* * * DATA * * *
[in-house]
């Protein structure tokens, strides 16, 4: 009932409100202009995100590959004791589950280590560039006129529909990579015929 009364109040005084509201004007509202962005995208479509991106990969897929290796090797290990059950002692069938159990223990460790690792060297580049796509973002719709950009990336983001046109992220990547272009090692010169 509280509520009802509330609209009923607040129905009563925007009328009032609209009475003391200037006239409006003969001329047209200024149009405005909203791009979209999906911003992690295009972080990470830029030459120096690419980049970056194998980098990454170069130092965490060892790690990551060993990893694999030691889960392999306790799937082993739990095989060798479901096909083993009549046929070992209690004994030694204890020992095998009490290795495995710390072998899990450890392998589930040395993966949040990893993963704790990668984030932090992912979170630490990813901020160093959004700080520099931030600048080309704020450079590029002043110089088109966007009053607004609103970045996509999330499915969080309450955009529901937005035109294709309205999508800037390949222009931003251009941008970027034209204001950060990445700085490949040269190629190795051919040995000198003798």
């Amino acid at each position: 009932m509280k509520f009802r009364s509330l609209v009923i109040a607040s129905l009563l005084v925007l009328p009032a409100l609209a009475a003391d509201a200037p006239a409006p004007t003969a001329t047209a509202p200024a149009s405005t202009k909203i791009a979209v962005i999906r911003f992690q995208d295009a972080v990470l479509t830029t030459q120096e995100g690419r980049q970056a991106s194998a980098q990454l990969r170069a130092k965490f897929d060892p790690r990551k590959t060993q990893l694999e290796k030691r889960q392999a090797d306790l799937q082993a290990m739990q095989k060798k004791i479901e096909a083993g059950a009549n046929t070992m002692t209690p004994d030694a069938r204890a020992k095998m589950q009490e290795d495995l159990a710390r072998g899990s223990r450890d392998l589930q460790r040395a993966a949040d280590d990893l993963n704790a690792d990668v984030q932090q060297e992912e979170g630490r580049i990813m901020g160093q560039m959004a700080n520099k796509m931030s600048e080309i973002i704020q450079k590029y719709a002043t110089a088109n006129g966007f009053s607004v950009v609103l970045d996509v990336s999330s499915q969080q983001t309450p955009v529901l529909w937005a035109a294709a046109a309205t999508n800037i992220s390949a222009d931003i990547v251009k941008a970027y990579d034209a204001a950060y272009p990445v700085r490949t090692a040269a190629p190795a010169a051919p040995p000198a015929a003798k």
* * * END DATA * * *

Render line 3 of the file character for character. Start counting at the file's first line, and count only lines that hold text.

């Amino acid at each position: 009932m509280k509520f009802r009364s509330l609209v009923i109040a607040s129905l009563l005084v925007l009328p009032a409100l609209a009475a003391d509201a200037p006239a409006p004007t003969a001329t047209a509202p200024a149009s405005t202009k909203i791009a979209v962005i999906r911003f992690q995208d295009a972080v990470l479509t830029t030459q120096e995100g690419r980049q970056a991106s194998a980098q990454l990969r170069a130092k965490f897929d060892p790690r990551k590959t060993q990893l694999e290796k030691r889960q392999a090797d306790l799937q082993a290990m739990q095989k060798k004791i479901e096909a083993g059950a009549n046929t070992m002692t209690p004994d030694a069938r204890a020992k095998m589950q009490e290795d495995l159990a710390r072998g899990s223990r450890d392998l589930q460790r040395a993966a949040d280590d990893l993963n704790a690792d990668v984030q932090q060297e992912e979170g630490r580049i990813m901020g160093q560039m959004a700080n520099k796509m931030s600048e080309i973002i704020q450079k590029y719709a002043t110089a088109n006129g966007f009053s607004v950009v609103l970045d996509v990336s999330s499915q969080q983001t309450p955009v529901l529909w937005a035109a294709a046109a309205t999508n800037i992220s390949a222009d931003i990547v251009k941008a970027y990579d034209a204001a950060y272009p990445v700085r490949t090692a040269a190629p190795a010169a051919p040995p000198a015929a003798k």